LaGrange convenience store raises controversy with sign featurin -, GA News Weather & Sports

LaGrange convenience store raises controversy with sign featuring gay slur


A derogatory sign with a gay slur written in big red letters has been removed from the window of a LaGrange convenience store, but tempers are still high.

"That's very wrong. People should be able to do what they want to do. We live in America, don't we?" store customer Dee Ervin complains.

The store Manager of PCA Food Store in Troup County says he is fed up with disrespectful customers exposing themselves inside the store.

"One guy came into my store, and his pants were so low, his private part was hanging out," Store manager Anil Patel says.

The controversial style, where pants are worn low on the hip often times exposing their underwear, has gained national attention throughout the years. Patel says he's warned customers before.

"It seems like they are ignoring the signs," says Patel.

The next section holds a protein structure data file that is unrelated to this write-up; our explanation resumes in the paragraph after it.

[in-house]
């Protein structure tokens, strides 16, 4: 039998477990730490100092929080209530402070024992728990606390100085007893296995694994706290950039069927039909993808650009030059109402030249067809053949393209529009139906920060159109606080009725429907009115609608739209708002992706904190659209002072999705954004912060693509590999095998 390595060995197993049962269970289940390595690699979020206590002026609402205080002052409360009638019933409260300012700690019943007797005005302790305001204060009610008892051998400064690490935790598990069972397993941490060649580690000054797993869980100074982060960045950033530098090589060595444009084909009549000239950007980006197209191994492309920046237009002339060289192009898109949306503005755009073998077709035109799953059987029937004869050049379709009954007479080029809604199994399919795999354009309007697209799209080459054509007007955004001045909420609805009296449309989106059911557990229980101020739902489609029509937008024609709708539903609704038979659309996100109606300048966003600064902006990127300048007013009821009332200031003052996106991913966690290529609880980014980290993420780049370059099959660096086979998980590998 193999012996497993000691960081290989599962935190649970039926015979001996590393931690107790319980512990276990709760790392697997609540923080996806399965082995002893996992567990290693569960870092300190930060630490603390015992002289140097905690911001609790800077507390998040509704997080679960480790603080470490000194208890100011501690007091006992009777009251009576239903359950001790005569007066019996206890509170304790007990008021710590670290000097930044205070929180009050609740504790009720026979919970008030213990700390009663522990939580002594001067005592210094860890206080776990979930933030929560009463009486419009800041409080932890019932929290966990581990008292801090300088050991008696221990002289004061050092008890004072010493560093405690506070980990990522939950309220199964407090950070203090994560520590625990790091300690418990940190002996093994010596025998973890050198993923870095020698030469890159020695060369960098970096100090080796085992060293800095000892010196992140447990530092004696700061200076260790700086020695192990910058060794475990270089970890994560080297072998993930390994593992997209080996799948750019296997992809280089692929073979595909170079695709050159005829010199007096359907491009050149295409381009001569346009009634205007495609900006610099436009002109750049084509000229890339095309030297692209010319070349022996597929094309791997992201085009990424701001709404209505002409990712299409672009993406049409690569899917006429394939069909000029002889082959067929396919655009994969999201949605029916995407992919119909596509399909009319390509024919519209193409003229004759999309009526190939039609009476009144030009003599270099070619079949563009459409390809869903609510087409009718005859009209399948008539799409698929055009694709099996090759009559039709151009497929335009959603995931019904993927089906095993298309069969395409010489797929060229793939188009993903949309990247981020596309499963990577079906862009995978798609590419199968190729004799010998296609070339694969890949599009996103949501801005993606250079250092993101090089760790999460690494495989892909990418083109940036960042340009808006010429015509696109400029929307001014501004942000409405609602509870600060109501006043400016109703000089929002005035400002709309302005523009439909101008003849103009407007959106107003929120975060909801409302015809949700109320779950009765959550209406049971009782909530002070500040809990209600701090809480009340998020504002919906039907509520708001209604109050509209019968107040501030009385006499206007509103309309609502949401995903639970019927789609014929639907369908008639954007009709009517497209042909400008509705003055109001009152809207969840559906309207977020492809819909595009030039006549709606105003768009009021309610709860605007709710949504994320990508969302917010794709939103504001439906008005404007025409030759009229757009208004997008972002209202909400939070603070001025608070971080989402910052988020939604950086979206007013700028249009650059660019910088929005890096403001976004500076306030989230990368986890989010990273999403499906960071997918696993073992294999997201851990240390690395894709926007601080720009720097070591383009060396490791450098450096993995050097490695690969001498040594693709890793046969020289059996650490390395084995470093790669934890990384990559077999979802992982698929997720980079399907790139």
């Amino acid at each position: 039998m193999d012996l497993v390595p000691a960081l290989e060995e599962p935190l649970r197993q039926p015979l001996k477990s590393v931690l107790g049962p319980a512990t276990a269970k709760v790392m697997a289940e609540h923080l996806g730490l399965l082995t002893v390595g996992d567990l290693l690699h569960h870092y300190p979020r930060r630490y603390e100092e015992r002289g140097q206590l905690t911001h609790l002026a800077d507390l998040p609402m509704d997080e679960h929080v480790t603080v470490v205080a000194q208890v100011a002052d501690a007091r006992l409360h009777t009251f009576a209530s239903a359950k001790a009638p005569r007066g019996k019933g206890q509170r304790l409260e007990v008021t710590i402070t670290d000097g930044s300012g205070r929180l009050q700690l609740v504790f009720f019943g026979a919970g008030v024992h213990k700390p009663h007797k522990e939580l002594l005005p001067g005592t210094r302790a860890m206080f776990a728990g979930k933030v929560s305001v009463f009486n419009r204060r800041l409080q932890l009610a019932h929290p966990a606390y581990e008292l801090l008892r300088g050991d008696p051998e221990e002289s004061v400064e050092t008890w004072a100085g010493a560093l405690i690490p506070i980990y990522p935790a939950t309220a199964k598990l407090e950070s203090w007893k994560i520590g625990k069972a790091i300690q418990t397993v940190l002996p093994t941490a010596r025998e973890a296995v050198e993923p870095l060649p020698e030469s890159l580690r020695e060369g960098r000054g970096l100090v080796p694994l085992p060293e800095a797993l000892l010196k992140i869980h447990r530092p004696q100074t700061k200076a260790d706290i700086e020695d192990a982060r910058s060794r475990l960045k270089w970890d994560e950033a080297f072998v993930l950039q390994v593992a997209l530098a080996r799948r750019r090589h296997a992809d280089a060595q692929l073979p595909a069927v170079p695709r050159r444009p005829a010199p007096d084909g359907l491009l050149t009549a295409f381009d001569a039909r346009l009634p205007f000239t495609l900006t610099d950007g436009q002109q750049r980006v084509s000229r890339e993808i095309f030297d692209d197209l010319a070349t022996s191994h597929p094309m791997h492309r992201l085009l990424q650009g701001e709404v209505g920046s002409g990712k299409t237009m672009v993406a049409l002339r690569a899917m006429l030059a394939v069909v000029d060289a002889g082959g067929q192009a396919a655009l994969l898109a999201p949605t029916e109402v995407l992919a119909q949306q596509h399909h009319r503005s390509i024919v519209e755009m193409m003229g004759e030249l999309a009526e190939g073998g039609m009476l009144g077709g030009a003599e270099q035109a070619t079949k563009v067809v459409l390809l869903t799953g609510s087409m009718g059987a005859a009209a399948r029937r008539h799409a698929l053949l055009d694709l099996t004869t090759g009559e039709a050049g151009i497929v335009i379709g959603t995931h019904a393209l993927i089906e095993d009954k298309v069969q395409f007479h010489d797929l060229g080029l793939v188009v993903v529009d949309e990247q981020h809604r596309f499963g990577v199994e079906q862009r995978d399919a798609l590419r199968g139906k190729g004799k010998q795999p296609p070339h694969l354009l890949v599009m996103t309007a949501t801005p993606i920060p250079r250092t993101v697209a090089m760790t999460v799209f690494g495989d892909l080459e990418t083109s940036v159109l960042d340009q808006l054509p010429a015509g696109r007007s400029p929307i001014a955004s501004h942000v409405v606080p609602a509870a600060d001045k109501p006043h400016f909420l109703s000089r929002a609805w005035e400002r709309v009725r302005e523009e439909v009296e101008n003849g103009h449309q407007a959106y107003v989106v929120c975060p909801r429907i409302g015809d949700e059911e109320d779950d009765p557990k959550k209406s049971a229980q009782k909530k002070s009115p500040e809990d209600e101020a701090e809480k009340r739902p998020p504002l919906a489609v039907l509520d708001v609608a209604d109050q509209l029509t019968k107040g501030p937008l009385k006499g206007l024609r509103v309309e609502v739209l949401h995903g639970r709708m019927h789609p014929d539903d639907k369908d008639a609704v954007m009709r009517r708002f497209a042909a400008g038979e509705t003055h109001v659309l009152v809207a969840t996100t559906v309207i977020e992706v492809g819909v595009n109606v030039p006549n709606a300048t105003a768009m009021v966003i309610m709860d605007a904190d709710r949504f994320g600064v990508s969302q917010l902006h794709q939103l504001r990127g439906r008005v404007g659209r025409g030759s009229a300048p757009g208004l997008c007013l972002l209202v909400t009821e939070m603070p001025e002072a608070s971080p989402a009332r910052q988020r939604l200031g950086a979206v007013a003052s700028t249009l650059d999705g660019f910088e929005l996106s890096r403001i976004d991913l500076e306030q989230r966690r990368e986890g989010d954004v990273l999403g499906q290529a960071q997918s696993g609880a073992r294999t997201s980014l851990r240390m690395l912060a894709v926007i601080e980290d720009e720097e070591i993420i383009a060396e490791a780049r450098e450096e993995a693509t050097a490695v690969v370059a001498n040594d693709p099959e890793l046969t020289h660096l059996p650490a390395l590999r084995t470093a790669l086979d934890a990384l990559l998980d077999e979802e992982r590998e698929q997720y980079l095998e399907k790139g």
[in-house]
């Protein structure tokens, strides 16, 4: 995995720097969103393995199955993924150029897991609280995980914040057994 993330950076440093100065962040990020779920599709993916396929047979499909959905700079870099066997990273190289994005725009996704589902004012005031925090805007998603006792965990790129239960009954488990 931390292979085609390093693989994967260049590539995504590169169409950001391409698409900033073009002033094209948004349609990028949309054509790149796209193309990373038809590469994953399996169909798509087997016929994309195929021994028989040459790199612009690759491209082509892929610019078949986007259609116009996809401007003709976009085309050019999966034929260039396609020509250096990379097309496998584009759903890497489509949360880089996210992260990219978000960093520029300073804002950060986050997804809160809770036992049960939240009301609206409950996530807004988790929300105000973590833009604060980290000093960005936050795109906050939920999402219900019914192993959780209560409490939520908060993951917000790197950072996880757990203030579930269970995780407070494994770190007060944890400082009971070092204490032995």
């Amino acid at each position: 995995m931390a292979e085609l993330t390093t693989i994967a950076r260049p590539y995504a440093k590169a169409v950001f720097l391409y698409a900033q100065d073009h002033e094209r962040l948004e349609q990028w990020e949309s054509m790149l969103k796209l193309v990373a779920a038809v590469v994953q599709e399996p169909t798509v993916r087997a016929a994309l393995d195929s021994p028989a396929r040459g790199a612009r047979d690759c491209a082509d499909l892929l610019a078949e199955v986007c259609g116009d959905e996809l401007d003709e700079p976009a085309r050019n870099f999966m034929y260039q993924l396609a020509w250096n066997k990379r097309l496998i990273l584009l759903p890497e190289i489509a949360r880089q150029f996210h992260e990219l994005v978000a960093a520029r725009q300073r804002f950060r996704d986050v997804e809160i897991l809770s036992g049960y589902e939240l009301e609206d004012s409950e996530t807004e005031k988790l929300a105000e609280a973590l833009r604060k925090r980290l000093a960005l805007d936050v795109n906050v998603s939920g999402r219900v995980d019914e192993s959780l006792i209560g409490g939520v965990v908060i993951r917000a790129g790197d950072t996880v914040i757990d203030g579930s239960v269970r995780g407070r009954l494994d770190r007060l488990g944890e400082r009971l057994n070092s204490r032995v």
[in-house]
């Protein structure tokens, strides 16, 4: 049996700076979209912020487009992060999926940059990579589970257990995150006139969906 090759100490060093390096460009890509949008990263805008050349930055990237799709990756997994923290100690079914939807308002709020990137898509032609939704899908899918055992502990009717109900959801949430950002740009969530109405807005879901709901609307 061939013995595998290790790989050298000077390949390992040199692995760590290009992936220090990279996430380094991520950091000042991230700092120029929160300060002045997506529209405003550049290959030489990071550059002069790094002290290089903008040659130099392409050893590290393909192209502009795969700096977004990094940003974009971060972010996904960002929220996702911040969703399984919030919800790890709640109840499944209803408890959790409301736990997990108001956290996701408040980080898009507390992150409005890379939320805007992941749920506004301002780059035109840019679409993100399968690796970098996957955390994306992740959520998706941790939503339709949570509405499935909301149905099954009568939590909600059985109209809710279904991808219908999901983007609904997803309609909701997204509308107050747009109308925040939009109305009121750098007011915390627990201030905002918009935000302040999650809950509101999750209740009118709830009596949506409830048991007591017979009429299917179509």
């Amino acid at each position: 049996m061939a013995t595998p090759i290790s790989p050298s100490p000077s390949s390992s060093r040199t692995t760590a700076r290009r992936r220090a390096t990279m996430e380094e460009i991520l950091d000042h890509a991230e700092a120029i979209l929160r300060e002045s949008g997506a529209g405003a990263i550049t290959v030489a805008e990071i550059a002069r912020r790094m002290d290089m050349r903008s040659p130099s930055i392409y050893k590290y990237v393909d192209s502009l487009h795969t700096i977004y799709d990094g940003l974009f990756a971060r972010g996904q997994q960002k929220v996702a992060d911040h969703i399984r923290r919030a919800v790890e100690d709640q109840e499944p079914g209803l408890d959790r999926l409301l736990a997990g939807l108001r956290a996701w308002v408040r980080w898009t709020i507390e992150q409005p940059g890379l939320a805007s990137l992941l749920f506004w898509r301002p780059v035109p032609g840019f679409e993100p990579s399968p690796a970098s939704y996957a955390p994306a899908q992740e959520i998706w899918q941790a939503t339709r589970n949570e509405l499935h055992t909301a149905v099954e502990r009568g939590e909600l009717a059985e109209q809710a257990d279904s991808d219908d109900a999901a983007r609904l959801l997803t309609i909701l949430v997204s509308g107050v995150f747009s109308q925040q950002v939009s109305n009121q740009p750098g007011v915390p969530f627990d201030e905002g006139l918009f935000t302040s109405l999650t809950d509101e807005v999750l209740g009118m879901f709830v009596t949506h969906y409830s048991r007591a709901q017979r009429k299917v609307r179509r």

He first put up a sign that says: "No shoes! No shirt! Pants up! No Service!" He says customers ignored that sign, and made one which uses a gay slur. 

 The sign has offended some, but he says he's happy it finally caught their attention.

"No respect? I'm giving you respect. I'm giving you courtesy, and I'm giving you a service, but you have no respect for anybody else or your community," says Patel.

However, Patel also caught the attention of a woman named Amy Simpson.

"I'm very Upset. I'm enraged," Simpson declares.

Simpson says she plans to take action against the store, and Patel. She vows to never shop at the small corner store again.

Patel says he has no problem losing customers, because he believes in his sign.

"No, not at all. I asked all my customers. I told them, 'Do you have any problems with this sign?' Because I have a problem with it. I feel personally offended," Patel comments.

Some agree with Patel's sign.

"I'm not offended. I mean, other people still come here, and they're are not offended," customer Nikisha Grier says.

Patel says he plans to make bumper stickers to sell in part for charity. He says he removed the sign at the request of his father who owns the store.

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